There are also some stocked trout streams and a stocked lake or two within a 45 minute drive, and better ones a brook trout trip distance away. Ponds loaded with bass, crappie and bluegill are also around, a half hour drive in any of several directions. There are lots of possibilities for a day of fishing or even a quick trip after work to catch something.

So with all that water close by what is the appeal in spending a full day driving and hiking to catch tiny brook trout in the middle of nowhere? What is the deal?

This was a reaction I got from an acquaintance who fishes in bass tournaments. I could tell it was going to be lost on him even before we started talking about the details. For some people, big fish is the sole objective. Bigger fish are better. More bigger fish are best. A nine inch brook trout (if you’re lucky) in the wilderness? Fuggedaboutit.

The appeal for me is pretty simple, and it’s not an either-or policy of catching small vs. large fish. It is the wilderness experience that I love. Fishing for me is an escape. Getting away from visible traces of humanity and being on a small stream that tumbles down the Blue Ridge is a great experience, one I never have enough not matter how often I do it. No noise except wild noises. No trace of people except the trail. On a weekday you can be completely alone on these streams. On some of the thirty-plus streams in Shenandoah National Park, I’ve been told that if you fish on them you will have been one of two or fewer to do that in an entire year.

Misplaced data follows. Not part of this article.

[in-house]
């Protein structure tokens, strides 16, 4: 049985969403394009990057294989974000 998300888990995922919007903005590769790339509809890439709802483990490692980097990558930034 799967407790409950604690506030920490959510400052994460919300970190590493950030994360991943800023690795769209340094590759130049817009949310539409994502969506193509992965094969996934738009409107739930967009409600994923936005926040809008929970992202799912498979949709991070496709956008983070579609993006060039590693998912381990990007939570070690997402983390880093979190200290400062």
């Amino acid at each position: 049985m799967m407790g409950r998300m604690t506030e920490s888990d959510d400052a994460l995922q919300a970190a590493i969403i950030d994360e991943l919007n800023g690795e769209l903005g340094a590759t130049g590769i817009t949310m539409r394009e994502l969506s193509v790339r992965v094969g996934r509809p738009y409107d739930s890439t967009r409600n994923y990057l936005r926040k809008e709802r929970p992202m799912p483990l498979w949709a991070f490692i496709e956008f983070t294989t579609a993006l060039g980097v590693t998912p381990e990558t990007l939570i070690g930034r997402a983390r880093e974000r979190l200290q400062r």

That is cool.

The effort to get out there adds to the experience. It also makes the sparsely traveled bit of it a sure thing. You really have to get charged up to do it. You don’t come home from work and say, “I’ll think I’ll drive and hike for fours hours and fish for two in between.” Not many others do, either. You have to commit to it. It is a very mini expedition, but small enough to frequently squeeze into a busy life. You are self-sufficient for those hours, off the trail, out of cell phone range, packing all you need in and out. You plan for the potential problems and prepare. It’s just you, or you and a small number of friends, but you’re out there and alone in a real sense.